Remove clicks and pops in my recoding (Final Cut)

Discussion in 'Digital Video' started by willybNL, May 20, 2007.

  1. willybNL macrumors 6502

    I tryed to play somewhat around with the Audio filters in Final Cut, but what I really can't find (probably due to a missing manual about the filters although I seem to have everything) is a filter that is able to filterout some
    clicks and pops my camcorder recorded when i moved the statief (that thing you put the camera on).

    Of course, I could search all these clicks (which are all the same in noise), but that would be an endless job... Something that would kill that frequency (but that is as smart as knowing what that frequency is) would help me a lot.

    How do you remove clicks and pops?
  2. diehardmacfan macrumors regular

    Mar 12, 2007
    do you have final cut studio

    if you do you can use soundtrack pro to remove the clicks and pops

    visit that websight and click on the third demo video thats entitled "audio restoration"

    it will show you how to remove clicks and pops using soundtrack pro 2
  3. ezekielrage_99 macrumors 68040


    Oct 12, 2005
    Soundtrack should do the removal of cracks and pops pretty easily, I recently finished a project where I had to remove the hum of an air conditioner unit from a video and Soundtrack removed to hum pretty well, although it did take some stuffing around to get a good result.
  4. willybNL thread starter macrumors 6502

    mmm... FCE has sound track, but not that clicks and pops option. But it looks exactly for what i'm searching.

    It's not just anywhere in the wild as plugin?

    p.s. Smootcam from FCS2... noticed it was in Shake 4.0 too... any other plugins that could do the same for FCE?
  5. willybNL thread starter macrumors 6502


    So nobody any idea what I can do if I didn't have the Pro version?
    (pretty bad of apple to not include something so important in the express version, makes it almost useless for audio).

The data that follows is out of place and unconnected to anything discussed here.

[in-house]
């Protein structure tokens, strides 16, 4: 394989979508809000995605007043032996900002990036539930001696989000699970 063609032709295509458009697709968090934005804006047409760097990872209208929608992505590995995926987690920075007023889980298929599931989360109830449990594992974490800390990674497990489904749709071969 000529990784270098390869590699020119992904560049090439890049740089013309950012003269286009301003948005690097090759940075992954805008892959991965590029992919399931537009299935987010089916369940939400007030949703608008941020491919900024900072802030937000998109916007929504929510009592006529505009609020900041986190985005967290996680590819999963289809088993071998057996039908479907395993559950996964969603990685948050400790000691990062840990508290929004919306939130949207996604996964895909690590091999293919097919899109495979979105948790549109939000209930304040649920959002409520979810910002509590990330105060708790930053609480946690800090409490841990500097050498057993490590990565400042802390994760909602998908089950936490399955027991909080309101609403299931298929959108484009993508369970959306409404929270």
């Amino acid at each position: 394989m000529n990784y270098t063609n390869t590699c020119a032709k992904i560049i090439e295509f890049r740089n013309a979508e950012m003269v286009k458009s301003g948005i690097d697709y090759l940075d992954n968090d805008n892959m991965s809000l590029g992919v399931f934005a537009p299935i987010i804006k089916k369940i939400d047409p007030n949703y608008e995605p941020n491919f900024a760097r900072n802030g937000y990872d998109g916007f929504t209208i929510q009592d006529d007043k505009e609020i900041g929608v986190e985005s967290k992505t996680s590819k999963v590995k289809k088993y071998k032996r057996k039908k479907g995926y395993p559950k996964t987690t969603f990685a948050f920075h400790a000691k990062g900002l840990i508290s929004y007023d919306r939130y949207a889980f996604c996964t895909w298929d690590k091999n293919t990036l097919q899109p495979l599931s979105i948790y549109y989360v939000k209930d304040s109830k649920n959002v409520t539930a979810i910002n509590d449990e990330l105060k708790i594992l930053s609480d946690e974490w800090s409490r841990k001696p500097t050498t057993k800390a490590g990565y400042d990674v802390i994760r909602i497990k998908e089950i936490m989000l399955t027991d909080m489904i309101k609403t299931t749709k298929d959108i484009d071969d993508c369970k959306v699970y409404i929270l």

6. huntercr macrumors 65816

    Jun 6, 2006
    It's not so bad.. get creative. If it's a pop with no audio around it, simply drop the volume at the moment of the pop. It's a cheap hack that works when there is multi track audio and the track with the pop is not "busy":

    Open up the audio track in FCE find you first "pop" and zoom in really far so that the only thing you see is the pop. Now add a marker on the timeline and then add another slightly to the left of the peak of the pop. This should give you 3 points to work with and should allow you to drag down the 3rd point all the way to -4000 db ( ok don't really drop that low... like -32 makes your point) then move the middle point so that you get a nice curve that is sharp. Then do the opposite thing after the pop so that you almost have a parabola. Depending on how the pop actually sounds you can bring up the volume back faster after the pop... once the "attack" of the noise is done, the remainder of the sound won't be very annoying.

    You're basically trading a really annoying pop for less annoying dead air
    Professional people might think this is a terrible hack because its so obvious and amateur, but it worked for me, and like I said if you have multi track audio, you may be able to cover that up completely.

    if you don't have multi track audio but have background noise in the scene it will make the dead air more obvious. I have clipped out a second or two of background noise from a naturally quiet part of the scene before and overlayed that at a lower volume and then ramping up slowly to normal volume and then down again. This can work in short segments, but only if you have ambient hums etc...

    Yes these are cheap hacks, but get creative. You might find you can solv your problems with the tools you have.
  7. willybNL thread starter macrumors 6502

    Sorry, didn't spend 300 euro's for 'amature' hacks... I guess you might have expected that something so simple is in the package (at least: if I look at competitors it's in there). So i'm thinking of buying something else and selling this one.
  8. cdarlington1 macrumors regular


    Jun 6, 2006
    St. John's, Newfoundland
    Professional Training Needed...

    The best thing you could do is have a professional record your audio then you wouldn't have to deal with it in post-production. I know of no filters that will take pops out of your audio track...poor recording...poor output...plain and simple. I have been a film editor for 16 years and I can tell you that the method described above that you think is "amature" is in fact a tried and true method. Get some training!

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